Care Guide for Celestial Pearl Danios – Miniature Trout for Planted Tanks
The celestial pearl danio (CPD) is a delightful nano fish often sought by aquascapers because they look like miniature brook trout swimming amid a forest of plants and driftwood. Their beauty and elegance seem to automatically elevate any tank they live in. However, they sometimes get the reputation for being shy fish that are easy to stress. Find out how to care for these enchanting creatures and make them feel right at home.
What are Celestial Pearl Danios?
Danio margaritatus goes by many common names, such as galaxy rasbora and celestial pearl danio, because of the striking golden spots scattered on their dark bodies. They grow up to 1 inch (2.5 cm) long and feature bright, red-orange fins with black striping. Discovered in 2006, they come from Southeast Asia and live in shallow waters with dense vegetation.
How many celestial pearl danios should be kept together? As a schooling fish, they feel most comfortable in large groups so that they can more easily elude predators, find food, and breed. The rule of thumb for schooling fish is to get at least six fish of the same species, but we strongly suggest buying 10–15 CPDs since they can be a bit timid.
When it comes to schooling fish like galaxy rasboras, the more the merrier.
Are celestial pearl danios aggressive? No, CPDs are peaceful nano fish that do well with other community fish. However, they are still danios, which are known for chasing each other to establish dominance or display breeding behavior. Not to worry — while they may do some fin nipping amongst their own species, they rarely go after other tank mates.
How to Set Up an Aquarium for Galaxy Rasboras
We like keeping CPDs in at least 10 gallons of water, but if you purchase a bigger school of 10–15 fish as recommended, go for a 20-gallon aquarium or larger. They can handle a fairly wide range of pH from 6.6–8.0, as well as soft to moderate water hardness (or GH). Because of their chasing behavior, try adding lots of live aquarium plants for them to dart in between.
Are celestial pearl danios cold water fish? While they can live up to 78°F (26°C), they thrive in lower temperatures from 72–76°F (22–24°C). Depending on how warm your home is, you may be able to keep this species in an unheated aquarium without a heater.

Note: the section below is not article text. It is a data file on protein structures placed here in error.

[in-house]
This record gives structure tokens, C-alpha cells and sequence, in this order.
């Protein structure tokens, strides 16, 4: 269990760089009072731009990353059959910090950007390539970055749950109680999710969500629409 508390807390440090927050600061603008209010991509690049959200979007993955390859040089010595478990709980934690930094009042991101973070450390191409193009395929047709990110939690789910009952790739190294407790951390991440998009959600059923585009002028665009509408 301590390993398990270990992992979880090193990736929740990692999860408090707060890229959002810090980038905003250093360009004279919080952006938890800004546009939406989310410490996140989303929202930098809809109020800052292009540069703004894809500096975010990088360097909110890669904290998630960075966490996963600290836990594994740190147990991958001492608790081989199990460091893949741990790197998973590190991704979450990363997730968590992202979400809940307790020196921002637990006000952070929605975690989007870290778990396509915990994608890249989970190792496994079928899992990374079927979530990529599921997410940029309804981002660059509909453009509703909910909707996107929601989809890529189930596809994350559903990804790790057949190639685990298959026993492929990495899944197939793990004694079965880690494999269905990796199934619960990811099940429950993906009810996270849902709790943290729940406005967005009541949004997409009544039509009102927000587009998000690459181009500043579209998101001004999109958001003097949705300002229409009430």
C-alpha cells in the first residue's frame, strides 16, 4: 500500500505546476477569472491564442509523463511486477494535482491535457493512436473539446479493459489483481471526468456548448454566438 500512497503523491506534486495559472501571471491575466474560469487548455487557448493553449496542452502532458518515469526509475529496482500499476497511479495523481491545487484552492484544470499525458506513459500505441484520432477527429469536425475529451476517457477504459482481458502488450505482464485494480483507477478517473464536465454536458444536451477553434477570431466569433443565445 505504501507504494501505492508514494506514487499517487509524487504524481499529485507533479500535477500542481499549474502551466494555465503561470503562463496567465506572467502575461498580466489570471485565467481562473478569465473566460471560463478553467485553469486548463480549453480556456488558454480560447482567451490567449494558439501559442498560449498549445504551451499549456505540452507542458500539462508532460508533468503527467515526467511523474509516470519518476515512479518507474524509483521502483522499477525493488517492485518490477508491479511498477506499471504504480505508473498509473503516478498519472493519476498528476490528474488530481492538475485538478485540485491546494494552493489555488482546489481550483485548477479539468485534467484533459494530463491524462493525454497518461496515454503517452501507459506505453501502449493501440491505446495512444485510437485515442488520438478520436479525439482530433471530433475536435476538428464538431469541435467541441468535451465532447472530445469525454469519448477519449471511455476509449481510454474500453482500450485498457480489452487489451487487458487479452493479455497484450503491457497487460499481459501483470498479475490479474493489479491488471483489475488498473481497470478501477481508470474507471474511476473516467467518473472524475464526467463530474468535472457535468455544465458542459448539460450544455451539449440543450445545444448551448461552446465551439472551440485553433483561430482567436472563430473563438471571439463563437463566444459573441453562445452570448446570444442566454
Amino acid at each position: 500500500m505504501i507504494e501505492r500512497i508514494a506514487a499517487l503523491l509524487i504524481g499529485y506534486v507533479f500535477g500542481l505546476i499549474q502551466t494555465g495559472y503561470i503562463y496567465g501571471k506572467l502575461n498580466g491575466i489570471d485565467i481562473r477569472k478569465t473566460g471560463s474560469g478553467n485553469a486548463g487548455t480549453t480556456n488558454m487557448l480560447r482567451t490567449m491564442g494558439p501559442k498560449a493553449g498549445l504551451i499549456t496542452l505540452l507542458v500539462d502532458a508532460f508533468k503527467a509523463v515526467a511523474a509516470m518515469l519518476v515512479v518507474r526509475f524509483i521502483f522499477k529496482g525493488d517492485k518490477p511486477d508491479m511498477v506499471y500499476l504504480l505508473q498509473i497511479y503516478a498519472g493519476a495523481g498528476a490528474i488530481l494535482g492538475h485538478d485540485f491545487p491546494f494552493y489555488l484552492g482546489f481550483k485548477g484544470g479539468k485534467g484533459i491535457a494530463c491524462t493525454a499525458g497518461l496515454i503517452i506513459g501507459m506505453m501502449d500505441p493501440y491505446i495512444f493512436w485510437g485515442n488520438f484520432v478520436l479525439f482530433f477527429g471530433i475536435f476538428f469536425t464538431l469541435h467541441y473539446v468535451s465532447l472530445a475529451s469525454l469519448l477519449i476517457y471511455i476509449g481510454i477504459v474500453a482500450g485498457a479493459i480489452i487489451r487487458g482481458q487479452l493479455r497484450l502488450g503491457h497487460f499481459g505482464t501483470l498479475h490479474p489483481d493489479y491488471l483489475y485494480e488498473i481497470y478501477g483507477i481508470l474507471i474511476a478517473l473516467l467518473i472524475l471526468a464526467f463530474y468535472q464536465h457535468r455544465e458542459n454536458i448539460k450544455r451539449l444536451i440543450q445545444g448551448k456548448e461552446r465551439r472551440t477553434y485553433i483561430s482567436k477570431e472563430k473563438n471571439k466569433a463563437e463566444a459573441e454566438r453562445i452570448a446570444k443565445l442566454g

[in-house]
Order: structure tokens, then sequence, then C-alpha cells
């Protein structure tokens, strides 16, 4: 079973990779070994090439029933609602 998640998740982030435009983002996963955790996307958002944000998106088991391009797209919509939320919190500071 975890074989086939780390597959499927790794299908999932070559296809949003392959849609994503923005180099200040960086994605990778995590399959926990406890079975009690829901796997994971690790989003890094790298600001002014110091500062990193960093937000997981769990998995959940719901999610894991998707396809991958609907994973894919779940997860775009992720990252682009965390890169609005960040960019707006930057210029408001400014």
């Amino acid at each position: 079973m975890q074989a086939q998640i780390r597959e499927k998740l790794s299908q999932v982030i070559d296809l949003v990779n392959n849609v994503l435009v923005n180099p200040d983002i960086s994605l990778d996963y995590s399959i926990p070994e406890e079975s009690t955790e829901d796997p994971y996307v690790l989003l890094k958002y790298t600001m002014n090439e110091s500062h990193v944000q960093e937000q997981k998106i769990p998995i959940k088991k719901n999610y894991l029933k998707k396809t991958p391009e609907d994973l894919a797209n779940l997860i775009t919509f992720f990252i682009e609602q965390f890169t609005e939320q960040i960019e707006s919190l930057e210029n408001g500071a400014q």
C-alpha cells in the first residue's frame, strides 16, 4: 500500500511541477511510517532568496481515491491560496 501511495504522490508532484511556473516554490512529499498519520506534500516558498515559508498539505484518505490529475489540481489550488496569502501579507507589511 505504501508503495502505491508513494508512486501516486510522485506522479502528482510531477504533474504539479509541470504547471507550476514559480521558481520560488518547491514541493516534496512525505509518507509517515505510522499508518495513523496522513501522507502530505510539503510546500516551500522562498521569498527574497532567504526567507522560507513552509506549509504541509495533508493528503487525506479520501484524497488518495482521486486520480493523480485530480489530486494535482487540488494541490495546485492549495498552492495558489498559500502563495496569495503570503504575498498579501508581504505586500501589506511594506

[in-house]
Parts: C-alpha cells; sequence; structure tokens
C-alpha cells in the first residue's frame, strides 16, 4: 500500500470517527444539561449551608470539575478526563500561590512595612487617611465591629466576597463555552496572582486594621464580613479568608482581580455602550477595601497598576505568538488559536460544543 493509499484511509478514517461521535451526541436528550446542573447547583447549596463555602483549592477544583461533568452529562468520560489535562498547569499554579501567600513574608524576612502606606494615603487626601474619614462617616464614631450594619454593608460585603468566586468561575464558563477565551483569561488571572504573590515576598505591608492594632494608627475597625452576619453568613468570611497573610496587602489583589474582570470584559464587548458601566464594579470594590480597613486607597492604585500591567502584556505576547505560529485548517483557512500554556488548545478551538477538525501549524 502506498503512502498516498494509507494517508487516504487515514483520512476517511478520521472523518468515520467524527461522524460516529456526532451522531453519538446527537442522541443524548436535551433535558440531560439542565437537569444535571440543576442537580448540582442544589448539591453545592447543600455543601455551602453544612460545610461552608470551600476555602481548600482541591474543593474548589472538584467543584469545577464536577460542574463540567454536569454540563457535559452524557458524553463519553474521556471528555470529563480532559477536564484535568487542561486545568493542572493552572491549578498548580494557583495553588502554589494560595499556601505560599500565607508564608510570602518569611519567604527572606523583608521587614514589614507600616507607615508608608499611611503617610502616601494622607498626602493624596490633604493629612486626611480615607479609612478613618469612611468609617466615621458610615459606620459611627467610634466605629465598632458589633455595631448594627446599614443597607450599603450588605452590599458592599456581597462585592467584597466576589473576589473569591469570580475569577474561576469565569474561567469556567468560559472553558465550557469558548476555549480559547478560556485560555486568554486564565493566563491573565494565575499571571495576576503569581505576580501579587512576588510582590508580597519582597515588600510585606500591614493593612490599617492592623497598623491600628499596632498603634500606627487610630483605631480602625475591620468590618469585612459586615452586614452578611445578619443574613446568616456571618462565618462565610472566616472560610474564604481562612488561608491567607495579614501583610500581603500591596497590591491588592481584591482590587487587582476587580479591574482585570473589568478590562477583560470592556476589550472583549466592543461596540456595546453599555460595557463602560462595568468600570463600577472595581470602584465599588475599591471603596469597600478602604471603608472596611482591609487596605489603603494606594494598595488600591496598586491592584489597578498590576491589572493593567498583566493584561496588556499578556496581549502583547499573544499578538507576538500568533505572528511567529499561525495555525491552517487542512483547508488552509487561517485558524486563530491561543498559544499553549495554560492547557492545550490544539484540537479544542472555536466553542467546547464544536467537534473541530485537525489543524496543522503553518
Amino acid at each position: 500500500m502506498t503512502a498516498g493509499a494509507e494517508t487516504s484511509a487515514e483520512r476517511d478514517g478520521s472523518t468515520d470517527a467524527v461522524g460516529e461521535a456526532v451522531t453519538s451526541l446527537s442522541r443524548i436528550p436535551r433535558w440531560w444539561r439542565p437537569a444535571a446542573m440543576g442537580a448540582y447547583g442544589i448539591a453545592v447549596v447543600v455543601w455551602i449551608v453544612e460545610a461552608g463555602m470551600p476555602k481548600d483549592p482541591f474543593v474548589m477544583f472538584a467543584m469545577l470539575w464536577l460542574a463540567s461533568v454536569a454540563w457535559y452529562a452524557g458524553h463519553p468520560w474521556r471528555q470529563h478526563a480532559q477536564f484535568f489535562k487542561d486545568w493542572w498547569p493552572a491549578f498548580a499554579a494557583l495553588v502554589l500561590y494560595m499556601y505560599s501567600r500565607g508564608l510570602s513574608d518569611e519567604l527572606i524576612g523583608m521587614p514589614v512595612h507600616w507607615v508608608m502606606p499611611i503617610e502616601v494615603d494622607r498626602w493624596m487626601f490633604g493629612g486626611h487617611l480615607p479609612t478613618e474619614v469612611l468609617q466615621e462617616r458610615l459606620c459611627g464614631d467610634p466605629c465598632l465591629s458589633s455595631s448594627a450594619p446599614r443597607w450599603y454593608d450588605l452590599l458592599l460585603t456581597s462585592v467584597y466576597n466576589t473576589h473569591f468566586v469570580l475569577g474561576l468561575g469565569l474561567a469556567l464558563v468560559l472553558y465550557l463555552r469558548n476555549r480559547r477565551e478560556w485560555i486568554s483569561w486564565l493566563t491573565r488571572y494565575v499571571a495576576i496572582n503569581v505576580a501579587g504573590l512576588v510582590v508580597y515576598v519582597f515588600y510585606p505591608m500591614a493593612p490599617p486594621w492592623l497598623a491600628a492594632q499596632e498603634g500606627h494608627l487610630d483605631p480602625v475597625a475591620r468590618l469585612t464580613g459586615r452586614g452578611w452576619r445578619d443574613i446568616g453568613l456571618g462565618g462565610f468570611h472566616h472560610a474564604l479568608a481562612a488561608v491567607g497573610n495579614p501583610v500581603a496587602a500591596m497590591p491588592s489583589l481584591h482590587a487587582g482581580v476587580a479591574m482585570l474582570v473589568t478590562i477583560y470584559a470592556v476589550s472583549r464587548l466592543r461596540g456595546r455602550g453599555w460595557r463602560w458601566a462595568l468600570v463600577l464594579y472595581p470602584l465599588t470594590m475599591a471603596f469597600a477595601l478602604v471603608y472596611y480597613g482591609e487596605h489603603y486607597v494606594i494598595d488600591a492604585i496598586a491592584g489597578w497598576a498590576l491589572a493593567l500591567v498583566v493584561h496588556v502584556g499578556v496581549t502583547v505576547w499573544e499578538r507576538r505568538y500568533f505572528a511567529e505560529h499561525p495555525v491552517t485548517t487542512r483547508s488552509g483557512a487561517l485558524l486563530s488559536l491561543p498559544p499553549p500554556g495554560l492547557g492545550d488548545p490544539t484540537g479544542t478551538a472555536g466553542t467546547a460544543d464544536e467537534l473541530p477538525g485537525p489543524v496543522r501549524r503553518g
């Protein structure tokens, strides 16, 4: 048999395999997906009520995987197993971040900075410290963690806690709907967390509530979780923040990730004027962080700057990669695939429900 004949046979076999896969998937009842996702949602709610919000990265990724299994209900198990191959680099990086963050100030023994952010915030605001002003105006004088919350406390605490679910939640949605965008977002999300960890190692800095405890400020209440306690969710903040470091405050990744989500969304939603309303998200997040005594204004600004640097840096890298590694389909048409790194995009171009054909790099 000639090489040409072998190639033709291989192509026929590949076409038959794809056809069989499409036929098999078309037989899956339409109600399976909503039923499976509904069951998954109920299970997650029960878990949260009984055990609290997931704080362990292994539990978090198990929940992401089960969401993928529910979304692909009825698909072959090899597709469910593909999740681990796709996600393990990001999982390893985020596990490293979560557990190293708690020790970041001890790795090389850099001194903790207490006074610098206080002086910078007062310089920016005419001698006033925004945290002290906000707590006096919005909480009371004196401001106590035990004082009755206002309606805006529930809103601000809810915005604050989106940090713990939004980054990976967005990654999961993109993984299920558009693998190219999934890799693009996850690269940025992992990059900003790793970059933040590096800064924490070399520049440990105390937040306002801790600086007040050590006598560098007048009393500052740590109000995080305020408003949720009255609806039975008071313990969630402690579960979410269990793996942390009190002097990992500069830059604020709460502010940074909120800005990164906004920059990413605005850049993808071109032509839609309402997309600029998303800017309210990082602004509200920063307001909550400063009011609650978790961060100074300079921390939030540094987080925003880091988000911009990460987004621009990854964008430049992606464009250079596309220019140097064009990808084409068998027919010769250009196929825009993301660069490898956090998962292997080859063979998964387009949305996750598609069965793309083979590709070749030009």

Many danios, including CPDs, enjoy cooler temperatures than your average tropical fish.
What fish can you put with galaxy rasboras? Avoid any large fish that may eat, bully, or outcompete them for food. In fact, since CPDs sometimes like to hide, consider adding some dither fish that can encourage them to comfortably swim out in the open. We have kept them with other friendly community fish, such as small tetras, Corydoras catfish, and kuhli loaches. People have had varied results with cherry shrimp as tank mates, so if you try them, make sure to add plenty of hiding spots and expect the CPDs to predate on any baby shrimp they find. Betta fish may or may not work because they tend to prefer warmer waters and can be hostile toward intruders. They may be able to go together if the temperature is kept at 77–78°C (25–26°C), the aquarium is large enough, and the betta isn’t too aggressive.
What do Celestial Pearl Danios Eat?
Since they like to swim in the middle of the tank, try feeding tiny, slow-sinking foods in the water column. Their favorite meals include baby brine shrimp, frozen cyclops and daphnia, and micro worms. As for dry, prepared foods, we like to use crushed flakes and Easy Fry and Small Fish Food. The key is to offer a variety of foods to make sure they get all the necessary nutrients to live a healthy life.
How to Breed Galaxy Rasboras
Celestial pearl danios are relatively easy to breed at home as long as you have at least six fish to ensure there are both males and females. They are egg layers that prefer to spawn in media, so provide dense plants like java moss or a DIY yarn spawning mop. Feed them well, and once the females start developing large bellies full of eggs, they will likely spawn almost every day. In order to prevent the adults from snacking on their own eggs, move the spawning media into a separate tank and the eggs should hatch within a week, depending on the water temperature. Another method is to place the galaxy rasboras in an outdoor mini pond with plenty of aquatic plants during warmer seasons and bring them back inside at the end of the summer to see how much they have multiplied.
Male celestial pearl danios (above) are more brightly colored, while females are rounder in shape.
Newborn CPDs are very tiny and require fry food that is less than 50 µm in size, such as infusoria, green water, and vinegar eels. Once they are large enough, we highly recommend feeding them live baby brine shrimp because they are packed with healthy fats and proteins to help the fry grow quickly.
Given how beautiful celestial pearl danios are, it’s no wonder that they have become so popular with keepers of nano planted tanks. For more stocking ideas, check out our article on the Top 10 Stunning Nano Fish for Your Next Small Fish Tank.